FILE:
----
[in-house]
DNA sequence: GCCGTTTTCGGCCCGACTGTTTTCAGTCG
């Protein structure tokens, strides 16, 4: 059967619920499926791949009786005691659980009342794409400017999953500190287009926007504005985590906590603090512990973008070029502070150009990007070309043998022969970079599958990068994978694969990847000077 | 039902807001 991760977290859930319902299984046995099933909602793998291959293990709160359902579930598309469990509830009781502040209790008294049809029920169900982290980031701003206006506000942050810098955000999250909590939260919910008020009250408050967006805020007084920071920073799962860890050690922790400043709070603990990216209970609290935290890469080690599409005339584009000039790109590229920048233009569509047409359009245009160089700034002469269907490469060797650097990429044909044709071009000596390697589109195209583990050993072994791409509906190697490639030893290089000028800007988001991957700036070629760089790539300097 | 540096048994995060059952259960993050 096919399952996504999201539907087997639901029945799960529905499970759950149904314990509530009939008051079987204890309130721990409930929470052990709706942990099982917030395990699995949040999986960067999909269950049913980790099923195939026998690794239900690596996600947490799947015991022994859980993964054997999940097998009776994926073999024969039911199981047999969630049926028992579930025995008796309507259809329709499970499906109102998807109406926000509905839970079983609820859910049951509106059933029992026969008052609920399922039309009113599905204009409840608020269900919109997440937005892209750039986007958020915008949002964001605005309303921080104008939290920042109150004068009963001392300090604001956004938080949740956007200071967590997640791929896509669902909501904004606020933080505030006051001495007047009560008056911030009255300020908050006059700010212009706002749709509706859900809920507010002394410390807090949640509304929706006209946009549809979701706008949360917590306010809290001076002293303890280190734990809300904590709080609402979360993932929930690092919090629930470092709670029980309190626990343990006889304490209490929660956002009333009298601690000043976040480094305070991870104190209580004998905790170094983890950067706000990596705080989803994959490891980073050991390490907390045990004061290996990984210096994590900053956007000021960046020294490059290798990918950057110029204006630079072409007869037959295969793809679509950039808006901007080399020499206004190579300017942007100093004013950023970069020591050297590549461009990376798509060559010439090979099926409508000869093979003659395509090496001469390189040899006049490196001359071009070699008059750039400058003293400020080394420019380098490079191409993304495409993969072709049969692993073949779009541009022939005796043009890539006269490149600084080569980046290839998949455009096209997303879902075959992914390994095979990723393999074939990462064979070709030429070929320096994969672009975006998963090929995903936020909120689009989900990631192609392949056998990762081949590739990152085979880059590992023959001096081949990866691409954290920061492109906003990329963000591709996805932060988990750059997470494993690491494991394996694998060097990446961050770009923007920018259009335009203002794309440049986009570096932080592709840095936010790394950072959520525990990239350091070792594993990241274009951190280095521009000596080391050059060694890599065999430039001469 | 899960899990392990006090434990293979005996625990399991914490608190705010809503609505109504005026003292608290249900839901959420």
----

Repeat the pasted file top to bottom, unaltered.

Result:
[in-house]
DNA sequence: GCCGTTTTCGGCCCGACTGTTTTCAGTCG
């Protein structure tokens, strides 16, 4: 059967619920499926791949009786005691659980009342794409400017999953500190287009926007504005985590906590603090512990973008070029502070150009990007070309043998022969970079599958990068994978694969990847000077 | 039902807001 991760977290859930319902299984046995099933909602793998291959293990709160359902579930598309469990509830009781502040209790008294049809029920169900982290980031701003206006506000942050810098955000999250909590939260919910008020009250408050967006805020007084920071920073799962860890050690922790400043709070603990990216209970609290935290890469080690599409005339584009000039790109590229920048233009569509047409359009245009160089700034002469269907490469060797650097990429044909044709071009000596390697589109195209583990050993072994791409509906190697490639030893290089000028800007988001991957700036070629760089790539300097 | 540096048994995060059952259960993050 096919399952996504999201539907087997639901029945799960529905499970759950149904314990509530009939008051079987204890309130721990409930929470052990709706942990099982917030395990699995949040999986960067999909269950049913980790099923195939026998690794239900690596996600947490799947015991022994859980993964054997999940097998009776994926073999024969039911199981047999969630049926028992579930025995008796309507259809329709499970499906109102998807109406926000509905839970079983609820859910049951509106059933029992026969008052609920399922039309009113599905204009409840608020269900919109997440937005892209750039986007958020915008949002964001605005309303921080104008939290920042109150004068009963001392300090604001956004938080949740956007200071967590997640791929896509669902909501904004606020933080505030006051001495007047009560008056911030009255300020908050006059700010212009706002749709509706859900809920507010002394410390807090949640509304929706006209946009549809979701706008949360917590306010809290001076002293303890280190734990809300904590709080609402979360993932929930690092919090629930470092709670029980309190626990343990006889304490209490929660956002009333009298601690000043976040480094305070991870104190209580004998905790170094983890950067706000990596705080989803994959490891980073050991390490907390045990004061290996990984210096994590900053956007000021960046020294490059290798990918950057110029204006630079072409007869037959295969793809679509950039808006901007080399020499206004190579300017942007100093004013950023970069020591050297590549461009990376798509060559010439090979099926409508000869093979003659395509090496001469390189040899006049490196001359071009070699008059750039400058003293400020080394420019380098490079191409993304495409993969072709049969692993073949779009541009022939005796043009890539006269490149600084080569980046290839998949455009096209997303879902075959992914390994095979990723393999074939990462064979070709030429070929320096994969672009975006998963090929995903936020909120689009989900990631192609392949056998990762081949590739990152085979880059590992023959001096081949990866691409954290920061492109906003990329963000591709996805932060988990750059997470494993690491494991394996694998060097990446961050770009923007920018259009335009203002794309440049986009570096932080592709840095936010790394950072959520525990990239350091070792594993990241274009951190280095521009000596080391050059060694890599065999430039001469 | 899960899990392990006090434990293979005996625990399991914490608190705010809503609505109504005026003292608290249900839901959420």